FOR IMMEDIATE RELEASE:
PSAC Looks to the Future with Cautious Optimism Once Again for 2017
CALGARY, AB (January 30, 2017) – In its first update to the 2017 Canadian Drilling Activity Forecast, released today, the Petroleum Services Association of Canada (PSAC) has revised its forecasted number of wells drilled (rig releases) across Canada for 2017 to 5,150 wells. This represents an increase of 975 wells, or 23 percent, from PSAC’s original 2017 drilling forecast released in early November 2016.
PSAC is basing its updated 2017 forecast on average natural gas prices of $3.00 CDN/mcf (AECO), crude oil prices of $52.50 USD/barrel (WTI) and the Canada-US exchange rate averaging $0.73.
President and CEO of PSAC Mark Salkeld said, “Some of the Canadian oilfield service, supply and manufacturing sector are realizing some uptick in activity as oil prices recover and operators increase their drilling programs. Salkeld also indicates that “the challenges related to the prolonged downturn took their toll on the oilfield services sector with the effects rippling across all the supporting industries. It took us many years to recover from a similar but less impactful downturn in the early 80’s and it will be the same again now.” He added, “The cost savings exacted from the services sector over the last two and half years are not sustainable but that will be corrected as activity and the demand for people and equipment increases.”
On a provincial basis for 2017, PSAC now estimates 2,706 wells to be drilled in Alberta, up from 1,900 wells in the original forecast. Approximately 31 percent more wells are also expected to be drilled in British Columbia, with PSAC’s revised forecast now at 367 wells for the province up from 280 in the original forecast. The revised forecast for Saskatchewan now sits at 1,985 wells compared to 1,940 wells in the original forecast, and Manitoba is forecasted to see 73 wells or an increase of 23 in well count for 2017.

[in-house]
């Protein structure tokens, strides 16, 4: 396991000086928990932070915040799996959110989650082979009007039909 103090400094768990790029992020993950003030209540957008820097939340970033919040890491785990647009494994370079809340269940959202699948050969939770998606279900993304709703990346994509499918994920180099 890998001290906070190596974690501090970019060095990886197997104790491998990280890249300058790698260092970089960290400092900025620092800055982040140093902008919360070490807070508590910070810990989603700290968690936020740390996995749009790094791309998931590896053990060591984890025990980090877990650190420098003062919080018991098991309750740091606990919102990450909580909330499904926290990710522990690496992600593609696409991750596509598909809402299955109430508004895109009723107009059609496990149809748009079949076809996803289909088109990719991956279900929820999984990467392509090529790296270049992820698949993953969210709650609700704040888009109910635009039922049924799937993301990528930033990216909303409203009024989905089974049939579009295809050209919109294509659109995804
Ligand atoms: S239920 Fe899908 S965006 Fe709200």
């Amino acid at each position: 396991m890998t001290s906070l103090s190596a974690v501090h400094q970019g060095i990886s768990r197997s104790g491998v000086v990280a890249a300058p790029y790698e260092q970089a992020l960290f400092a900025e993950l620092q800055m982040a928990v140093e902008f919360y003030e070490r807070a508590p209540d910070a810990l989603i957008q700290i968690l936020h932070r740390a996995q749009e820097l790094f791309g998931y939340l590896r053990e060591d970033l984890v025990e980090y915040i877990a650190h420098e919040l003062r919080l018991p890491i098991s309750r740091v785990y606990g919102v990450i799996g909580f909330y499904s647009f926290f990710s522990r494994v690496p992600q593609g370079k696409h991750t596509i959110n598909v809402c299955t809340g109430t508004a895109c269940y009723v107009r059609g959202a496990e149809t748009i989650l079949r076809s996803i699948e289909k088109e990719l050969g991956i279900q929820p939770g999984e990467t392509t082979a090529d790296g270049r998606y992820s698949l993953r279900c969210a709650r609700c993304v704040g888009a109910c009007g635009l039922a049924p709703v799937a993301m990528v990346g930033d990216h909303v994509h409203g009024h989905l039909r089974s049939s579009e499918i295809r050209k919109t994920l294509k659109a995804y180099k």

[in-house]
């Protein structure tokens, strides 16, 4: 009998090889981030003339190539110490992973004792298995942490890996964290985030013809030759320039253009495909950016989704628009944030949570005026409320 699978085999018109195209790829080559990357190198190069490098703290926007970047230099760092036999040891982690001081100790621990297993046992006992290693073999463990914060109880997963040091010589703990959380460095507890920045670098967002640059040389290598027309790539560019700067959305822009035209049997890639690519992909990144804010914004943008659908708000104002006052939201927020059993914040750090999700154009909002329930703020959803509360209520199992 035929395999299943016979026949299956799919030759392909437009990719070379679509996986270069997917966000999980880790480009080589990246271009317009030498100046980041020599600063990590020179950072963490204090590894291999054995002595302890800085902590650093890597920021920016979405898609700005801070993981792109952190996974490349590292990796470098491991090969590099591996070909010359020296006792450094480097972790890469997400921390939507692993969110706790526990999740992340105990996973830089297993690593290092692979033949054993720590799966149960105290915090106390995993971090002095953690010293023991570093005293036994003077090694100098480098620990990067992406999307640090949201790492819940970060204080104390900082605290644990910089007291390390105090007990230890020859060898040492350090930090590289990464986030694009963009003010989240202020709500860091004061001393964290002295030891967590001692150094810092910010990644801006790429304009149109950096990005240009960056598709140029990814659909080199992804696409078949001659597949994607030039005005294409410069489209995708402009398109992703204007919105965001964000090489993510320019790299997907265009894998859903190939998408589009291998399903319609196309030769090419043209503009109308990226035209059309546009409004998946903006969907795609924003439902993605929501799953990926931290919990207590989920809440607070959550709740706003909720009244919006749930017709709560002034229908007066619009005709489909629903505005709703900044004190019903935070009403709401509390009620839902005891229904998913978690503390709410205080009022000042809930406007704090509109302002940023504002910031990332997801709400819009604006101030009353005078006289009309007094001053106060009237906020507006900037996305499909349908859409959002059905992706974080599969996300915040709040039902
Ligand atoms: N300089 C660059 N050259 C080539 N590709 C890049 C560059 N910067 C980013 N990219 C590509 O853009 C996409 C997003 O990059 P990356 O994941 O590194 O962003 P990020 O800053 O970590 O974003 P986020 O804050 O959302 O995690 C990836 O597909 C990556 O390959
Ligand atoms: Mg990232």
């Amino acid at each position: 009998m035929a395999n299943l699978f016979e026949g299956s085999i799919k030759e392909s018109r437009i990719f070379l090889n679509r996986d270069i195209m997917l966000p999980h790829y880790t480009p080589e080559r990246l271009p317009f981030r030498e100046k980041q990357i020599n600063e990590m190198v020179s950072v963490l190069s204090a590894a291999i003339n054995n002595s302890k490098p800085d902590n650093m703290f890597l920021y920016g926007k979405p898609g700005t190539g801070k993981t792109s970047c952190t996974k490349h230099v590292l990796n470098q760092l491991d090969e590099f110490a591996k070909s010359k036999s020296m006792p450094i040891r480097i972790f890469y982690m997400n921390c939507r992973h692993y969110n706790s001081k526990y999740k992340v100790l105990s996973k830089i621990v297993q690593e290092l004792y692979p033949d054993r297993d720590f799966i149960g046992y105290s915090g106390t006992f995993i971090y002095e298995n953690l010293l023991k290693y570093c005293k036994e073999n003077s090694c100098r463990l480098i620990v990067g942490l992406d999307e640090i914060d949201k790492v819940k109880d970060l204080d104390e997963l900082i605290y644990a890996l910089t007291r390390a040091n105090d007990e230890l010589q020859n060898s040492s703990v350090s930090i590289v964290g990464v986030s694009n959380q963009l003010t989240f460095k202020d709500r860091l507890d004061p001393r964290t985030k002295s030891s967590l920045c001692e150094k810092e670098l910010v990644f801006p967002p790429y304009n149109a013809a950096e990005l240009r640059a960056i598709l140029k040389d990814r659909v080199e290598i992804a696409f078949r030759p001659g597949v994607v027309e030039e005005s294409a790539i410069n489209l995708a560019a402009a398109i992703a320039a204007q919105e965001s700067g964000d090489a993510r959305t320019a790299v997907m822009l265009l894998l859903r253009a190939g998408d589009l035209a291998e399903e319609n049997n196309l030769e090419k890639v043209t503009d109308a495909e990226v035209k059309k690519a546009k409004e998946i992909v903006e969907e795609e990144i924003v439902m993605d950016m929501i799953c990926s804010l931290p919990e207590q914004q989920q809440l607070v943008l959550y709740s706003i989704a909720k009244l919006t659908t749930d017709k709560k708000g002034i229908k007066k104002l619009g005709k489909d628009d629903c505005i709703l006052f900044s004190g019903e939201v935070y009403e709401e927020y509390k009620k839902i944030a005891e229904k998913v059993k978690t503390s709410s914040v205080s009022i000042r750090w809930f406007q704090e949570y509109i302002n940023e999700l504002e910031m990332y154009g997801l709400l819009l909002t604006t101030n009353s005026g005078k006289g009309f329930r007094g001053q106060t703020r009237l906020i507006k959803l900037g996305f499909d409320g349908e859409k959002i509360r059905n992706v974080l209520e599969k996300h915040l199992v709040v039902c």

Salkeld said, “With luck and the favorable policies from governments in Alberta, Ottawa and Washington DC with respect to the new royalty regime and pipeline approvals, the Canadian Oilfield services sector will pick it-self up, dust itself off and get people and equipment back to work.” Oilfield services sector jobs come from keeping pipelines full so it will take some time to realize those opportunities; in the meantime we are enjoying the winter activity now and look forward to an improved level of activity over the course of 2017.
The Petroleum Services Association of Canada (PSAC) is the national trade association representing the service, supply and manufacturing sectors within the upstream petroleum industry. PSAC is Working Energy and as the voice of the sector, advocates for its members to enable their continued innovation, technological advancement and in the field experience that helps increase efficiency, improve safety and reduce the environmental impact for Canada’s energy exploration and development.
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President & CEO
Petroleum Services Association of Canada